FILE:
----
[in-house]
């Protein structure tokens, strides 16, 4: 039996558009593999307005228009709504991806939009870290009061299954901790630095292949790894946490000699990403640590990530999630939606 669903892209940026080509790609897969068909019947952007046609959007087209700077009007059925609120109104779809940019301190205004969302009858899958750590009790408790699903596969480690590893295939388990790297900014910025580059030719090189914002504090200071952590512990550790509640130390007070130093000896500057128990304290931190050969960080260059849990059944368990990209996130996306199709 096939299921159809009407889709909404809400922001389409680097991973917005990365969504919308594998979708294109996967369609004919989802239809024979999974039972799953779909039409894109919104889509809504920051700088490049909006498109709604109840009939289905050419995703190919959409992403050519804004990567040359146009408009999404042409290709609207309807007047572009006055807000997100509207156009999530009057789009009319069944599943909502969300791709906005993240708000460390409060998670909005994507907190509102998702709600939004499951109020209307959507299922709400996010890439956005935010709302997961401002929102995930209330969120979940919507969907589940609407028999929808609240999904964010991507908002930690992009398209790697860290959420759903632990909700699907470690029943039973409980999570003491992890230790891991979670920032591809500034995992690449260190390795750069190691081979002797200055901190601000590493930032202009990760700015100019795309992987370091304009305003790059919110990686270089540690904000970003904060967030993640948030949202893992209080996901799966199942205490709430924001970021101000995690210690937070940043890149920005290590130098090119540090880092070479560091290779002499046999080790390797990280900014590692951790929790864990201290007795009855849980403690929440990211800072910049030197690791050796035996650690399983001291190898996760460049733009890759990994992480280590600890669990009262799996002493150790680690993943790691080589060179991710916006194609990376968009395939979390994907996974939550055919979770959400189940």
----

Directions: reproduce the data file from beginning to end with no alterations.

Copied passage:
[in-house]
């Protein structure tokens, strides 16, 4: 039996558009593999307005228009709504991806939009870290009061299954901790630095292949790894946490000699990403640590990530999630939606 669903892209940026080509790609897969068909019947952007046609959007087209700077009007059925609120109104779809940019301190205004969302009858899958750590009790408790699903596969480690590893295939388990790297900014910025580059030719090189914002504090200071952590512990550790509640130390007070130093000896500057128990304290931190050969960080260059849990059944368990990209996130996306199709 096939299921159809009407889709909404809400922001389409680097991973917005990365969504919308594998979708294109996967369609004919989802239809024979999974039972799953779909039409894109919104889509809504920051700088490049909006498109709604109840009939289905050419995703190919959409992403050519804004990567040359146009408009999404042409290709609207309807007047572009006055807000997100509207156009999530009057789009009319069944599943909502969300791709906005993240708000460390409060998670909005994507907190509102998702709600939004499951109020209307959507299922709400996010890439956005935010709302997961401002929102995930209330969120979940919507969907589940609407028999929808609240999904964010991507908002930690992009398209790697860290959420759903632990909700699907470690029943039973409980999570003491992890230790891991979670920032591809500034995992690449260190390795750069190691081979002797200055901190601000590493930032202009990760700015100019795309992987370091304009305003790059919110990686270089540690904000970003904060967030993640948030949202893992209080996901799966199942205490709430924001970021101000995690210690937070940043890149920005290590130098090119540090880092070479560091290779002499046999080790390797990280900014590692951790929790864990201290007795009855849980403690929440990211800072910049030197690791050796035996650690399983001291190898996760460049733009890759990994992480280590600890669990009262799996002493150790680690993943790691080589060179991710916006194609990376968009395939979390994907996974939550055919979770959400189940």